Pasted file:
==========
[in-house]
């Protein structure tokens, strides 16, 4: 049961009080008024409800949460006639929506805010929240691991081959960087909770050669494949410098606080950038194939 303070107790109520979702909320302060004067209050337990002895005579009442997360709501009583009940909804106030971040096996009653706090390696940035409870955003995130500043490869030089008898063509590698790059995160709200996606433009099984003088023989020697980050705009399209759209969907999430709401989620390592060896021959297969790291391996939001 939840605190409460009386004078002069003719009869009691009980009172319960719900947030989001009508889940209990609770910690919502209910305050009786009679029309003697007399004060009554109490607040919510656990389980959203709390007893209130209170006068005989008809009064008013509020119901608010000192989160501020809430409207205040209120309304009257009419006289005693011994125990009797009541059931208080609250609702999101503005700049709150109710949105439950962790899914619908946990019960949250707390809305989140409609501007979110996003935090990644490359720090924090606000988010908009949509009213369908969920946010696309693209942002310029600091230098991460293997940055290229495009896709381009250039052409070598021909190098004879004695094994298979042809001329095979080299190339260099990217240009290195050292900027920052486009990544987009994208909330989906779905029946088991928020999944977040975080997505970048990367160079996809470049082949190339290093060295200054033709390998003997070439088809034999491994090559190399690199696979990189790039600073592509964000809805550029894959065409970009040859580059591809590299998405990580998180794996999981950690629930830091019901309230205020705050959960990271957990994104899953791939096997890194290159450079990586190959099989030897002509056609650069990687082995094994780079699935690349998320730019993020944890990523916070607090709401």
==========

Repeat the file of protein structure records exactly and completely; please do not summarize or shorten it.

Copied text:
[in-house]
């Protein structure tokens, strides 16, 4: 049961009080008024409800949460006639929506805010929240691991081959960087909770050669494949410098606080950038194939 303070107790109520979702909320302060004067209050337990002895005579009442997360709501009583009940909804106030971040096996009653706090390696940035409870955003995130500043490869030089008898063509590698790059995160709200996606433009099984003088023989020697980050705009399209759209969907999430709401989620390592060896021959297969790291391996939001 939840605190409460009386004078002069003719009869009691009980009172319960719900947030989001009508889940209990609770910690919502209910305050009786009679029309003697007399004060009554109490607040919510656990389980959203709390007893209130209170006068005989008809009064008013509020119901608010000192989160501020809430409207205040209120309304009257009419006289005693011994125990009797009541059931208080609250609702999101503005700049709150109710949105439950962790899914619908946990019960949250707390809305989140409609501007979110996003935090990644490359720090924090606000988010908009949509009213369908969920946010696309693209942002310029600091230098991460293997940055290229495009896709381009250039052409070598021909190098004879004695094994298979042809001329095979080299190339260099990217240009290195050292900027920052486009990544987009994208909330989906779905029946088991928020999944977040975080997505970048990367160079996809470049082949190339290093060295200054033709390998003997070439088809034999491994090559190399690199696979990189790039600073592509964000809805550029894959065409970009040859580059591809590299998405990580998180794996999981950690629930830091019901309230205020705050959960990271957990994104899953791939096997890194290159450079990586190959099989030897002509056609650069990687082995094994780079699935690349998320730019993020944890990523916070607090709401």